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5−1−7. Composite Flight Plan (VFR/IFR


a. Flight plans which specify VFR operation for

one portion of a flight, and IFR for another portion,

will be accepted by the FSS at the point of departure.

If VFR flight is conducted for the first portion of the

flight, pilots should report their departure time to the

FSS with whom the VFR/IFR flight plan was filed;

and, subsequently, close the VFR portion and request

ATC clearance from the FSS nearest the point at

which change from VFR to IFR is proposed.

Regardless of the type facility you are communicat-

ing with (FSS, center, or tower), it is the pilot’s

responsibility to request that facility to “CLOSE VFR

FLIGHT PLAN.” The pilot must remain in VFR

weather conditions until operating in accordance with

the IFR clearance.

b. When a flight plan indicates IFR for the first

portion of flight and VFR for the latter portion, the

pilot will normally be cleared to the point at which the

change is proposed. After reporting over the

clearance limit and not desiring further IFR

clearance, the pilot should advise ATC to cancel the

IFR portion of the flight plan. Then, the pilot should

contact the nearest FSS to activate the VFR portion of

the flight plan. If the pilot desires to continue the IFR

flight plan beyond the clearance limit, the pilot should

contact ATC at least 5 minutes prior to the clearance

limit and request further IFR clearance. If the

requested clearance is not received prior to reaching

the clearance limit fix, the pilot will be expected to

enter into a standard holding pattern on the radial or

course to the fix unless a holding pattern for the

clearance limit fix is depicted on a U.S. Government

or commercially produced (meeting FAA require-

ments) low or high altitude enroute, area or STAR

chart. In this case the pilot will hold according to the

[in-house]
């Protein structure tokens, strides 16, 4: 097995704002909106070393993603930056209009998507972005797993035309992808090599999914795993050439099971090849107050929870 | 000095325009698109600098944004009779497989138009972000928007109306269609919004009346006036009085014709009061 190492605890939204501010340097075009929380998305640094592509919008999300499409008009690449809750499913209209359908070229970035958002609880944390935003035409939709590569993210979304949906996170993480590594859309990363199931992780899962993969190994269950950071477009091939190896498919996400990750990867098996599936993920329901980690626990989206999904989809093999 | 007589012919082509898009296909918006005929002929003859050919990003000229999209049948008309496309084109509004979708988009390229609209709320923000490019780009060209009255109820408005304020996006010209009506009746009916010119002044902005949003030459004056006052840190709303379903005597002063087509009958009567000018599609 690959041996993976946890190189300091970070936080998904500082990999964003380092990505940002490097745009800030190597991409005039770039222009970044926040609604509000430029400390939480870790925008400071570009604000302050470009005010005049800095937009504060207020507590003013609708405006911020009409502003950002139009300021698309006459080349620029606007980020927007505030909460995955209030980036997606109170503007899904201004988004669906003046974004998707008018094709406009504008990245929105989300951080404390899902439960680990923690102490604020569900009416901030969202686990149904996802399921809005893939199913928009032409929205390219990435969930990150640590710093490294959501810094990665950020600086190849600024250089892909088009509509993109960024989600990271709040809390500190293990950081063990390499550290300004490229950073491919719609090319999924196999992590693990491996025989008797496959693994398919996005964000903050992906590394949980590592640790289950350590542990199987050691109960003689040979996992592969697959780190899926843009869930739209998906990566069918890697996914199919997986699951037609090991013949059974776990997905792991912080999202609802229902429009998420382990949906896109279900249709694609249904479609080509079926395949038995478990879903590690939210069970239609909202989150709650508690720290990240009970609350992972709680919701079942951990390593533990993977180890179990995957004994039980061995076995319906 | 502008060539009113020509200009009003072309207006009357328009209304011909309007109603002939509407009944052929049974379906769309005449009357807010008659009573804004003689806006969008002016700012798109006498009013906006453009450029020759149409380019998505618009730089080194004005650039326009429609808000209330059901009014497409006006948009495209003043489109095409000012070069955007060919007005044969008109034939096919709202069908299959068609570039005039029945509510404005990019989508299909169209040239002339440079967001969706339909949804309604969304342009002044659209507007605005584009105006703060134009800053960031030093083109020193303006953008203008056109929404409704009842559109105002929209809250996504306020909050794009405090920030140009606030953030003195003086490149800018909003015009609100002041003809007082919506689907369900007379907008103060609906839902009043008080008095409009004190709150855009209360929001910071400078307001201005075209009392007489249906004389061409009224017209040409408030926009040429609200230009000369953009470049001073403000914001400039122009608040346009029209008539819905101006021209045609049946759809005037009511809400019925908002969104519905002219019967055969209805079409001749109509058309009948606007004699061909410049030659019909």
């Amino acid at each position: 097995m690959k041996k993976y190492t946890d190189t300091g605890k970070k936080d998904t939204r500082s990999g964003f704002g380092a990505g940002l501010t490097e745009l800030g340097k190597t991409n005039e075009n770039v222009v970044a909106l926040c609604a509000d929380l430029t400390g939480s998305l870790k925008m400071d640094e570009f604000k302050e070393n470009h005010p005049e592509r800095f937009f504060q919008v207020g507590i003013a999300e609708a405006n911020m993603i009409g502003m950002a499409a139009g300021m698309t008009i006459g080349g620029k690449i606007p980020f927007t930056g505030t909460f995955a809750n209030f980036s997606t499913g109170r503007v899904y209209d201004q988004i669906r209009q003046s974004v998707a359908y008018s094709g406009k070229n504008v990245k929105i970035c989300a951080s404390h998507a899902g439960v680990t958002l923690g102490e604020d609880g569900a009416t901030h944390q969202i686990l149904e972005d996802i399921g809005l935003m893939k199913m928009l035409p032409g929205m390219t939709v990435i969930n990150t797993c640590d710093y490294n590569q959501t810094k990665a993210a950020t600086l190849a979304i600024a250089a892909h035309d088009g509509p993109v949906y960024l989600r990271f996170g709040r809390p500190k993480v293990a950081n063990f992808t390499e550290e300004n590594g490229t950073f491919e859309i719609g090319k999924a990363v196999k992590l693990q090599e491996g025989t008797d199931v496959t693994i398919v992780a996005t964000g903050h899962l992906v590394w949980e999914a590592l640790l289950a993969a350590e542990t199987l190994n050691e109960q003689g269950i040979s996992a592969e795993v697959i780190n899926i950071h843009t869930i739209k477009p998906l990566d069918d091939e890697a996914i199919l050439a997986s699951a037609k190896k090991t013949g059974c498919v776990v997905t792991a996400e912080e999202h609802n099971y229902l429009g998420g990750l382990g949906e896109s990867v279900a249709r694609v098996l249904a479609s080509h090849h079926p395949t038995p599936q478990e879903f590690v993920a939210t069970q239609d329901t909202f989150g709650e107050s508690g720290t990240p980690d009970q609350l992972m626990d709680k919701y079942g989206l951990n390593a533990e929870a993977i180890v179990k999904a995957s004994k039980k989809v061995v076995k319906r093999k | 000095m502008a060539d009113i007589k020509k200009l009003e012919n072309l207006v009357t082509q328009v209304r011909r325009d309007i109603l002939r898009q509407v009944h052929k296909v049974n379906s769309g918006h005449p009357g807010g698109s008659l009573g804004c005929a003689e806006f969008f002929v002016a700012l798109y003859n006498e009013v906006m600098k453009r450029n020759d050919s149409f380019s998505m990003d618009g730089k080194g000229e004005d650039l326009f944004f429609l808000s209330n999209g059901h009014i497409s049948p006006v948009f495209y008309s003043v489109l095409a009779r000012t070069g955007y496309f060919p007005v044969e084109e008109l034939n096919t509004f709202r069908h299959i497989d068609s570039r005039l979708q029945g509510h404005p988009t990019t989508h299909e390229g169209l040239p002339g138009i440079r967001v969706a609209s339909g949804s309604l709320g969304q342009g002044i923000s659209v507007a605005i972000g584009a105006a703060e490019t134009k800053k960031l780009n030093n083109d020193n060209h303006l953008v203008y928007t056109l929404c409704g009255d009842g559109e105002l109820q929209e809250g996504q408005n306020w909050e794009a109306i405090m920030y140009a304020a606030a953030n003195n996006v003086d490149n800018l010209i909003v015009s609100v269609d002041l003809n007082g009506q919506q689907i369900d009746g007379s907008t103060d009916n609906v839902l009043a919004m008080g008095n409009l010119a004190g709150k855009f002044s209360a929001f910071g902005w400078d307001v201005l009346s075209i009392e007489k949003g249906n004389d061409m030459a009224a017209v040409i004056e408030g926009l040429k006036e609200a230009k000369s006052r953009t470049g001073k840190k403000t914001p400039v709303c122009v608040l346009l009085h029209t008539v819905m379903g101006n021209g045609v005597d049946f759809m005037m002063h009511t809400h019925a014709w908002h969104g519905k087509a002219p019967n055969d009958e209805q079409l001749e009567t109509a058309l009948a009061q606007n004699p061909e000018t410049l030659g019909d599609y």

depicted pattern.

5−1−8. Flight Plan (FAA Form 7233−1)−

Domestic IFR Flights


1. Procedures outlined in this section apply to operators

filing FAA Form 7233−1 (Flight Plan) and to flights that

will be conducted entirely within U.S. domestic airspace.
2. Filers utilizing FAA Form 7233−1 may not be eligible
for assignment of RNAV SIDs and STARs. Filers desiring
assignment of these procedures should file using FAA Form

7233−4 (International Flight Plan), as described in
paragraph 5−1−9.

a. General

1. Prior to departure from within, or prior to

entering controlled airspace, a pilot must submit a

complete flight plan and receive an air traffic

clearance, if weather conditions are below VFR

minimums. Instrument flight plans may be submitted

to the nearest FSS or ATCT either in person or by

telephone (or by radio if no other means are

available). Pilots should file IFR flight plans at least

30 minutes prior to estimated time of departure to

preclude possible delay in receiving a departure

clearance from ATC. In order to provide FAA traffic

management units strategic route planning capabili-

ties, nonscheduled operators conducting IFR

operations above FL 230 are requested to voluntarily

file IFR flight plans at least 4 hours prior to estimated

time of departure (ETD). To minimize your delay in

entering Class B, Class C, Class D, and Class E

surface areas at destination when IFR weather

conditions exist or are forecast at that airport, an IFR

flight plan should be filed before departure.

Otherwise, a 30 minute delay is not unusual in

receiving an ATC clearance because of time spent in

processing flight plan data. Traffic saturation

frequently prevents control personnel from accepting

flight plans by radio. In such cases, the pilot is advised

to contact the nearest FSS for the purpose of filing the

flight plan.


1. There are several methods of obtaining IFR clearances

at nontower, non−FSS, and outlying airports. The

procedure may vary due to geographical features, weather

conditions, and the complexity of the ATC system. To

determine the most effective means of receiving an IFR

clearance, pilots should ask the nearest FSS the most

appropriate means of obtaining the IFR clearance.
2. When requesting an IFR clearance, it is highly
recommended that the departure airport be identified by
stating the city name and state and/or the airport location
identifier in order to clarify to ATC the exact location of the
intended airport of departure.

2. When filing an IFR flight plan, include as a

prefix to the aircraft type, the number of aircraft when

more than one and/or heavy aircraft indicator “H/” if